TV viewers happily greeting Hallmark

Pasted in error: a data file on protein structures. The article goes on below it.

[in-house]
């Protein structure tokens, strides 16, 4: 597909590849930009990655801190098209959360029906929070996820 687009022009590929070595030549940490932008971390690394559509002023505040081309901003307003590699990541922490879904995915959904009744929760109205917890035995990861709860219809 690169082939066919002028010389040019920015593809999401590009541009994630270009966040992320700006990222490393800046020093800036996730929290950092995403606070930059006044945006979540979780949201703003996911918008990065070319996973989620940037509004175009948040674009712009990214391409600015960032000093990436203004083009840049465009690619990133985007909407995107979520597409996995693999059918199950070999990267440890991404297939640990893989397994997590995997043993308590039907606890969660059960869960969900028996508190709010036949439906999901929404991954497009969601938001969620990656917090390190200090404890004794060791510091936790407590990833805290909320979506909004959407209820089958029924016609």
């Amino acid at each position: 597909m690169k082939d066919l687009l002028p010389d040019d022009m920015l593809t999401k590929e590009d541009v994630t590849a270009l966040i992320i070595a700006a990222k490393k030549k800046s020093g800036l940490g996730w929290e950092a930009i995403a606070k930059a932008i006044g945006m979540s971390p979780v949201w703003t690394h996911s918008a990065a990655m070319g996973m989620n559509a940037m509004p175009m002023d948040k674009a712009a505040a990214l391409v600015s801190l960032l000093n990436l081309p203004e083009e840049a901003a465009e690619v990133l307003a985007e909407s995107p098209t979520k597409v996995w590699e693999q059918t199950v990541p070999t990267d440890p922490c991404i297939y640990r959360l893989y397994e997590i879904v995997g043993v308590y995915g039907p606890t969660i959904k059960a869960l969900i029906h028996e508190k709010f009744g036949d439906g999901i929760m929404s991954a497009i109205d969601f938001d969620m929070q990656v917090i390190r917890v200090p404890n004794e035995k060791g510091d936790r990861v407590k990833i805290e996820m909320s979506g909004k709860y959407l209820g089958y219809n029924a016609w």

first_img“Most of our materials, in a very complex and troubled world, are situations that elevate the human spirit and cherish human relationships and celebrate life,” said Kenin, Crown’s executive vice president for programming. It’s natural for executives to tout their programs and ratings to the media. But Hallmark is reaching for a different audience: the cable and satellite carriers it needs to convince that the channel’s popularity should earn it higher license fees. Cable industry realities have kept the channel’s subscriber fees in the cellar despite audience growth. “We’re an independent, so we’re not part of a larger group that says if you pay us more we’ll throw in such-and-such other networks. We have to do it the old-fashioned way, which is to say on the merits,” Schleiff said. “And in this real, cruel world we live in, the merits are not always rewarded commensurately with the real value.” Other channels with comparable ratings but corporate connections can get up to a dollar per subscriber per month, “way above what Hallmark Channel” receives, Schleiff said. (One news report put Hallmark’s license fees at 5 cents per subscriber.) That has forced Hallmark to rely largely on advertising revenue, compared to the “duel revenue” streams of ad sales and carriage fees other channels enjoy, he said. The combination of startup costs from Hallmark Channel’s August 2001 launch and its operating deficit has created a $1 billion debt for Crown, Schleiff said. Crown was formed by Hallmark Cards Inc., which owns 67 percent of the media company. A bid last year to sell the Hallmark Channel was unsuccessful despite its robust number of subscribers – about 75 million – and 2006 ad sales of nearly $200 million. Crown abandoned the effort, at least for now. Schleiff, the former Court Television Network chairman and CEO who was named to his current job last October, has the task of improving Hallmark’s bottom line. He’ll be renegotiating contracts this year with major cable and satellite operators such as Time Warner Cable and DirecTV Inc. He said he intends to “educate” them about Hallmark’s true value. For instance, conventional wisdom has it that younger viewers, supposedly more susceptible to ads, are the gold standard; Schleiff contends that Hallmark’s older-skewing audience shouldn’t be undersold. If carriers want to drive subscribers to other services, such as high-speed Internet access, “our audience of baby boomers represent the bill payers. They should make sure they’re taking great care of the Hallmark Channel viewers,” Schleiff said, laying out his argument. 160Want local news?Sign up for the Localist and stay informed Something went wrong. Please try again.subscribeCongratulations! You’re all set! For the fourth quarter of 2006, it came in at No. 6. In December weekend prime time, it was the most-watched ad-supported channel. It bested competitors including TBS and USA Network with big seasonal guns, including the original movie “The Christmas Card,” and with the U.S. TV premiere of the hit documentary “March of the Penguins.” In 2005, the channel ranked No. 11 in household ratings. It averaged 930,000 daily viewers in 2005, with the number rising to nearly 1.2 million last year. The ratings indicate “there is an insatiable demand for what is now a very limited supply of family-friendly programming,” said Henry Schleiff, president and chief executive officer of Crown Media Holdings Inc., which owns and operates the channel. While most channels try to be “a little bit hipper, a little bit cooler, a little bit sharper than the other one,” he said, Hallmark is serving audiences in search of “good stories and classic series.” Kenin, who oversees selection of the nearly two-dozen original movies that air annually on Hallmark, said he has a simple rule when reviewing scripts: “If I’m not crying, we don’t do them.” In January 2002, before David Kenin’s first news conference as Hallmark Channel’s programming chief, Kenin’s then-boss told him that he’d be introduced along with a requirement to make the fledgling enterprise a top-10 cable channel. “I said, `Could you just wait until I get back from the bar? I’m not going to be prepared to defend that right away,”‘ Kenin recalled, wryly. Five years later, Hallmark has achieved what seemed unlikely for a channel that started with what Kenin called flat-line ratings and gained early traction with reruns of hoary broadcast series including “The Rifleman.” Hallmark finished last year as the No. 9 advertiser-supported cable channel in U.S. households, the result of its self-proclaimed family-friendly prime-time lineup stuffed with TV movies as sweetly sentimental as a traditional Hallmark greeting card. last_img